Int J Antimicrob Agents. 2021 May 28:106367. doi: 10.1016/j.ijantimicag.2021.106367. Online ahead of print.
OBJECTIVES: The historical treatment of choice for Stenotrophomonas maltophilia infection is trimethoprim-sulfamethoxazole; this is primarily based on pre-clinical studies. The objective of this study was to examine the clinical outcomes of patients receiving monotherapy with different agents.
METHODS: This was a retrospective study of adult patients receiving monotherapy for S. maltophilia infection with trimethoprim-sulfamethoxazole (TMP-SMX), a fluoroquinolone, or minocycline from 2010 to 2016. The primary outcome was clinical failure, a composite of recurrence, alteration of therapy due to adverse reaction or concern for clinical failure, or 30-day in-hospital mortality. The secondary outcome was 30-day in-hospital mortality. To account for treatment selection bias, multivariate regression and propensity score weighting was conducted.
RESULTS: 284 patients were included (217 received TMP-SMX, 28 received a fluoroquinolone, and 39 received minocycline). The TMP-SMX and minocycline groups appeared to include similar patients while the fluoroquinolone group appeared to represent a slightly less severely-ill population. Clinical failure was similar between groups (36%, 29%, and 31% in TMP-SMX, fluoroquinolone, and minocycline groups respectively, P=0.69) as was 30-day mortality (15%, 7%, and 5% in TMP-SMX, fluoroquinolone, and minocycline groups respectively, P=0.16). After controlling for confounding factors, receipt of minocycline (adjusted OR=0.2 [0.1-0.7]) but not a fluoroquinolone (adjusted OR=0.3 [0.1 to 2.1]) was associated with lower mortality compared to TMP-SMX. This association persisted after propensity-score weighting.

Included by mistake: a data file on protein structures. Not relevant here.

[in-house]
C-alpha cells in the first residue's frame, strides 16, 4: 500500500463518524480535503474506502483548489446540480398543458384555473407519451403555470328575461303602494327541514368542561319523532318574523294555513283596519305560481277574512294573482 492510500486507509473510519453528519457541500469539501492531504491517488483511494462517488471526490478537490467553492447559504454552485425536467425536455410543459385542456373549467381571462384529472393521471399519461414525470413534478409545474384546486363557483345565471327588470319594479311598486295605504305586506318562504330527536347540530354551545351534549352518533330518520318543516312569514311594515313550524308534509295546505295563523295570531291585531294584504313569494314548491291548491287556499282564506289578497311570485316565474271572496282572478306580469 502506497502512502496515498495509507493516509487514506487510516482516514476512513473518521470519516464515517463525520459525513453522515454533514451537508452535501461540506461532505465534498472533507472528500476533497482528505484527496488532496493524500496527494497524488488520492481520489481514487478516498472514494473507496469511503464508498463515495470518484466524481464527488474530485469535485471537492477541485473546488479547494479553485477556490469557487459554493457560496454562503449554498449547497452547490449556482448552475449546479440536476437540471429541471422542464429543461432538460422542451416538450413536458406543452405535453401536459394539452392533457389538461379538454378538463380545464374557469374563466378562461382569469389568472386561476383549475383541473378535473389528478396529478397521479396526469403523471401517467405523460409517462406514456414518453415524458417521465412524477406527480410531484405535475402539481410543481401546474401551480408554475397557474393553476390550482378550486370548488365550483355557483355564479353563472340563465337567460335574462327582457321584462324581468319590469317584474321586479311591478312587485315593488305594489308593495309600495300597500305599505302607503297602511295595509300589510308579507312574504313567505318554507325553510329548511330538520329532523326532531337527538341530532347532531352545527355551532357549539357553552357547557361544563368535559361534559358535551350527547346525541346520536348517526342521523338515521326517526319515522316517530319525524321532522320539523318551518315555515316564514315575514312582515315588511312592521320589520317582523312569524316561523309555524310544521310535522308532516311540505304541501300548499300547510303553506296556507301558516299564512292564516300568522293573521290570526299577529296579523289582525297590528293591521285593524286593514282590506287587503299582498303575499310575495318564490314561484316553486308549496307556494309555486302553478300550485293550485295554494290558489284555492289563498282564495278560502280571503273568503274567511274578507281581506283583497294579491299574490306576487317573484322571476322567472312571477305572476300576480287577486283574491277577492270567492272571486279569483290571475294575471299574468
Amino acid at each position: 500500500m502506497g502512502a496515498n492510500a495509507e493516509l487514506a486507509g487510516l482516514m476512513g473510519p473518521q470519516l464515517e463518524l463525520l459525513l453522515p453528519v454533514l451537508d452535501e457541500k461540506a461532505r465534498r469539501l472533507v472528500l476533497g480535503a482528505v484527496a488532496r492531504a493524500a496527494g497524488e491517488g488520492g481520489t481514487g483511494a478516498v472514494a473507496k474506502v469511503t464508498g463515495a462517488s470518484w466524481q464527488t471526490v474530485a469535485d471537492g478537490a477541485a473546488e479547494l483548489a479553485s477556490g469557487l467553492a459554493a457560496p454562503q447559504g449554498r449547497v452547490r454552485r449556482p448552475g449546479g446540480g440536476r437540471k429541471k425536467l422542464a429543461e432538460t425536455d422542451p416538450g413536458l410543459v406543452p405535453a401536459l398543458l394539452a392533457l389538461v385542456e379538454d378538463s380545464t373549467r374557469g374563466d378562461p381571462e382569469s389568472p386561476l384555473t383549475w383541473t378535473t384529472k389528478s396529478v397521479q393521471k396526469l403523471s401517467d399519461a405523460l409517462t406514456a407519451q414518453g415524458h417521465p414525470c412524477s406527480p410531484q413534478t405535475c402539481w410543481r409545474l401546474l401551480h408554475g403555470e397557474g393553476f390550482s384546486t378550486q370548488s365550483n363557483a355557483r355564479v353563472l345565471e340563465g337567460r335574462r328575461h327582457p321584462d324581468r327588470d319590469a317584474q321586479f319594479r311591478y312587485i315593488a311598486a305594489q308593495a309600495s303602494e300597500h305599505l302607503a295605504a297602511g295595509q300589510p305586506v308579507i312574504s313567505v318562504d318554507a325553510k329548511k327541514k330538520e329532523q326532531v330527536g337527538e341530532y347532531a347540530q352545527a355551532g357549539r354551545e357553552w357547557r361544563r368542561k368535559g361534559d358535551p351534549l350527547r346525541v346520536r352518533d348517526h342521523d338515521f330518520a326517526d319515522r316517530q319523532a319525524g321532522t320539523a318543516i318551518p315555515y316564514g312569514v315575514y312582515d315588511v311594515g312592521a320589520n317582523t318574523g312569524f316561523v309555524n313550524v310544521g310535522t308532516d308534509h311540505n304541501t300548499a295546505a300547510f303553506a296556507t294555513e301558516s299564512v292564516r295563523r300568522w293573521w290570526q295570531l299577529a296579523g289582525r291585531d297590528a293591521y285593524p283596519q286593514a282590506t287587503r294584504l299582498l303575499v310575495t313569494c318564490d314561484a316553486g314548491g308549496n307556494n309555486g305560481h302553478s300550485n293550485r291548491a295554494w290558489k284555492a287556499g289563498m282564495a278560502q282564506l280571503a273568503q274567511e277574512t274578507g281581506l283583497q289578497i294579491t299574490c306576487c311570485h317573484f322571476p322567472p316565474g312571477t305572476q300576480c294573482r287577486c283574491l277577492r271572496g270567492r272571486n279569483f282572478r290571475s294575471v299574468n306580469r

CONCLUSIONS: As outcomes were similar or better with alternatives, this study suggests that TMP-SMX monotherapy may not be the treatment of choice for infections caused by S. maltophilia.